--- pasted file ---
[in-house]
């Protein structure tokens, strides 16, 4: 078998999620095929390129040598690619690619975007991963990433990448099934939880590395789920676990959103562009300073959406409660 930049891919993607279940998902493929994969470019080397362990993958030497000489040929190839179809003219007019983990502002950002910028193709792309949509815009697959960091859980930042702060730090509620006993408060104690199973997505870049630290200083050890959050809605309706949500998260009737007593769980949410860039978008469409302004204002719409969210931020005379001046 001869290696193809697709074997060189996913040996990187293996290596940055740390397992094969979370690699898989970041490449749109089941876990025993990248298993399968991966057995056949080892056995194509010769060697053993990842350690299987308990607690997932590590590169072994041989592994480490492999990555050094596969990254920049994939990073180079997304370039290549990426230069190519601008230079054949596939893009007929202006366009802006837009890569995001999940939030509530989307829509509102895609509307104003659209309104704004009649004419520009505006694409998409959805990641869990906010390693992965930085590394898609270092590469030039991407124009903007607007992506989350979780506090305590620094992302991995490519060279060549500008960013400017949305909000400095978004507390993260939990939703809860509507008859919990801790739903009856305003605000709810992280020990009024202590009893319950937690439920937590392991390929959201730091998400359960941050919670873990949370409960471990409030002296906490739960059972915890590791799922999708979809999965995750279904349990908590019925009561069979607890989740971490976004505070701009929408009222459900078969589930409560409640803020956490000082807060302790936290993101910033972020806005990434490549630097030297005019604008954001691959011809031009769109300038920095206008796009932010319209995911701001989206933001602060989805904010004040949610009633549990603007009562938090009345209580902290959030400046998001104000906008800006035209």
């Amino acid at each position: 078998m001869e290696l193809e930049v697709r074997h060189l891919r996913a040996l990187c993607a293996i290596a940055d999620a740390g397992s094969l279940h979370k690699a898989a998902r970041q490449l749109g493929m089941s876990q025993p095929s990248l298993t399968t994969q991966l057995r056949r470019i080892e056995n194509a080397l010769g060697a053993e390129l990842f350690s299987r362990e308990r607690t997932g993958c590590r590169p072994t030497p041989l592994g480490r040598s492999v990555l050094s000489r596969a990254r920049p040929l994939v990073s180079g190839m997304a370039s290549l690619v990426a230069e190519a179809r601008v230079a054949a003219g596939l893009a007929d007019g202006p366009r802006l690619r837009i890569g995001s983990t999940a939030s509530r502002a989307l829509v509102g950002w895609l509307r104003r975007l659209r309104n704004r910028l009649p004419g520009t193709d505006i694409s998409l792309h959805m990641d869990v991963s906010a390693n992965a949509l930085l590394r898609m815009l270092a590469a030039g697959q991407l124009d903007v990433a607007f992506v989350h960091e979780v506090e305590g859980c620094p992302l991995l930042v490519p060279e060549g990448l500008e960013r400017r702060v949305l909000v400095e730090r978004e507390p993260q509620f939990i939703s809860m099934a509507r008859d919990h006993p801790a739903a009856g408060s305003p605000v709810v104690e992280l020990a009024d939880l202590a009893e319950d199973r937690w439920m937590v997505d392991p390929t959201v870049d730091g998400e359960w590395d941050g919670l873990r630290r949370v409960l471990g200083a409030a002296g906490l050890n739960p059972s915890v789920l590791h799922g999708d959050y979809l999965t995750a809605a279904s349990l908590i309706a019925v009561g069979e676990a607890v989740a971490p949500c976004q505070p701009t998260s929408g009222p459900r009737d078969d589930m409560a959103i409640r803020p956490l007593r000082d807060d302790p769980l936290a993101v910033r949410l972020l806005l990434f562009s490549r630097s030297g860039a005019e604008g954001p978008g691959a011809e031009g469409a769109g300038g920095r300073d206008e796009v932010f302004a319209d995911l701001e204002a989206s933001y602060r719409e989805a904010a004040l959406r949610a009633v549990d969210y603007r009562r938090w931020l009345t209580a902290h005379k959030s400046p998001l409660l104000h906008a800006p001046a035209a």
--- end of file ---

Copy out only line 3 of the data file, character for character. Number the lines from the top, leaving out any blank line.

């Amino acid at each position: 078998m001869e290696l193809e930049v697709r074997h060189l891919r996913a040996l990187c993607a293996i290596a940055d999620a740390g397992s094969l279940h979370k690699a898989a998902r970041q490449l749109g493929m089941s876990q025993p095929s990248l298993t399968t994969q991966l057995r056949r470019i080892e056995n194509a080397l010769g060697a053993e390129l990842f350690s299987r362990e308990r607690t997932g993958c590590r590169p072994t030497p041989l592994g480490r040598s492999v990555l050094s000489r596969a990254r920049p040929l994939v990073s180079g190839m997304a370039s290549l690619v990426a230069e190519a179809r601008v230079a054949a003219g596939l893009a007929d007019g202006p366009r802006l690619r837009i890569g995001s983990t999940a939030s509530r502002a989307l829509v509102g950002w895609l509307r104003r975007l659209r309104n704004r910028l009649p004419g520009t193709d505006i694409s998409l792309h959805m990641d869990v991963s906010a390693n992965a949509l930085l590394r898609m815009l270092a590469a030039g697959q991407l124009d903007v990433a607007f992506v989350h960091e979780v506090e305590g859980c620094p992302l991995l930042v490519p060279e060549g990448l500008e960013r400017r702060v949305l909000v400095e730090r978004e507390p993260q509620f939990i939703s809860m099934a509507r008859d919990h006993p801790a739903a009856g408060s305003p605000v709810v104690e992280l020990a009024d939880l202590a009893e319950d199973r937690w439920m937590v997505d392991p390929t959201v870049d730091g998400e359960w590395d941050g919670l873990r630290r949370v409960l471990g200083a409030a002296g906490l050890n739960p059972s915890v789920l590791h799922g999708d959050y979809l999965t995750a809605a279904s349990l908590i309706a019925v009561g069979e676990a607890v989740a971490p949500c976004q505070p701009t998260s929408g009222p459900r009737d078969d589930m409560a959103i409640r803020p956490l007593r000082d807060d302790p769980l936290a993101v910033r949410l972020l806005l990434f562009s490549r630097s030297g860039a005019e604008g954001p978008g691959a011809e031009g469409a769109g300038g920095r300073d206008e796009v932010f302004a319209d995911l701001e204002a989206s933001y602060r719409e989805a904010a004040l959406r949610a009633v549990d969210y603007r009562r938090w931020l009345t209580a902290h005379k959030s400046p998001l409660l104000h906008a800006p001046a035209a």